6. Word processing: SFU provides excellent computer and printer facilities. You should locate some of these facilities, so that if you have problems with your home computer you can complete your work on campus, on time.
a. Left align your work rather than using right justification, which makes reading more difficult; the resulting right hand margin should be jagged (as on this page),
b. Always use a Canadian spelling checker (but remember, it does not replace proofreading or a good dictionary).
c. If possible, print your manuscript on a laser printer. If you use an older printer, be sure to print “letter quality” using a fresh ribbon.
d. Collate (arrange) and staple or clip pages before submitting.
e. Frequently back up your files onto a floppy disk.
When writing, scholars and students of literature support their ideas with direct references to a text – to the primary source in the form of summary, paraphrase, or quotations; or to a secondary source, with whom the writer is in agreement or disagreement; or, to other evidence. Your readers may wish to consult the original source to verify your accuracy or to evaluate the information in its original context. References give credit where credit is due and help direct other researchers to the original sources. You must inform your readers about your sources, and MLA style formatting provides clear, helpful ways to reference sources.
1. What to reference: You should reference any quotation, paraphrase, or information that is not common knowledge. You do not need to reference a familiar proverb (“You can’t judge a book by its cover”), a well-known quotation (“two solitudes”), or a generally known fact (Canada is a parliamentary democracy). But you do need to reference a paraphrased opinion. And you need to reference a fact if it is not part of your readers’ common knowledge or if it may be disputed.
2. What to include in each reference: References should give readers the information they need to locate your sources easily. Essentially that means
c. publication details
For each citation, you must indicate the page or pages on which the particular information or quotation can be located.
The publication details for a book include the place of publication, the name of the publisher, and the date. You should also indicate which edition you used (if other than the first) and the names of any translators or editors. 5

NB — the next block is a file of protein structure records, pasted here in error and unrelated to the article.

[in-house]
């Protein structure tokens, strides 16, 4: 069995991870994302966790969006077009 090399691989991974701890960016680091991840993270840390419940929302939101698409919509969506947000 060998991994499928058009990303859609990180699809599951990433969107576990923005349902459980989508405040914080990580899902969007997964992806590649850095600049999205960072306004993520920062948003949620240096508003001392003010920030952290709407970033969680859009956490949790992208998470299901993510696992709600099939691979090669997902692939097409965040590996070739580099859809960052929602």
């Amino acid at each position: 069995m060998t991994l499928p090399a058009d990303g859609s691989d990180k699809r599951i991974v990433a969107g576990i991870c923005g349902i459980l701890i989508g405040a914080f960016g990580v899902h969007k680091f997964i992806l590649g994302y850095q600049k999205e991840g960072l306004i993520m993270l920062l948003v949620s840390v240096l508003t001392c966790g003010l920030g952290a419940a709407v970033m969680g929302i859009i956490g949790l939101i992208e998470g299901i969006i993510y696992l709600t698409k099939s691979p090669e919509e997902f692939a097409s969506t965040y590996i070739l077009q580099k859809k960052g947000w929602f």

The publication details for an article include
a. the name of the periodical, italicized
b. the volume number and date
c. the page numbers on which the article appears
If you cite a course handout or lecture, identify it as such if there is no formal title. Specify the course, location, and date as follows:
Morris, Janice. “Stephen Leacock: Friend or Foe?” English 354: Canadian Literature to 1920. Simon Fraser U, Burnaby, BC. 13 Feb. 2003.
Gerson, Carole. Lecture. English 354: Canadian Literature to 1920. Simon Fraser U, Burnaby, BC. 6 Feb. 2004.
3. Works Cited: MLA style streamlines the information about your sources, placing only enough of this information in the main body of your essay to refer your readers to your list of “Works Cited,” which appears at the end of your paper. The ideal arrangement identifies the author (and possibly the title of the work) in the flow of your sentence and then cites the appropriate page number or numbers in parentheses at the end of your sentence. For example:
In Against Amnesia, Nancy Peterson argues that “only literature in our culture is allowed the narrative flexibility and the willing suspension of disbelief that are crucial to the telling of histories” (7).
Note that there is no punctuation and no “p.” prior to the page number or numbers. The goal is to keep the parenthetical references as short as possible. While you continue to discuss Peterson’s work, you need cite only the page number or numbers.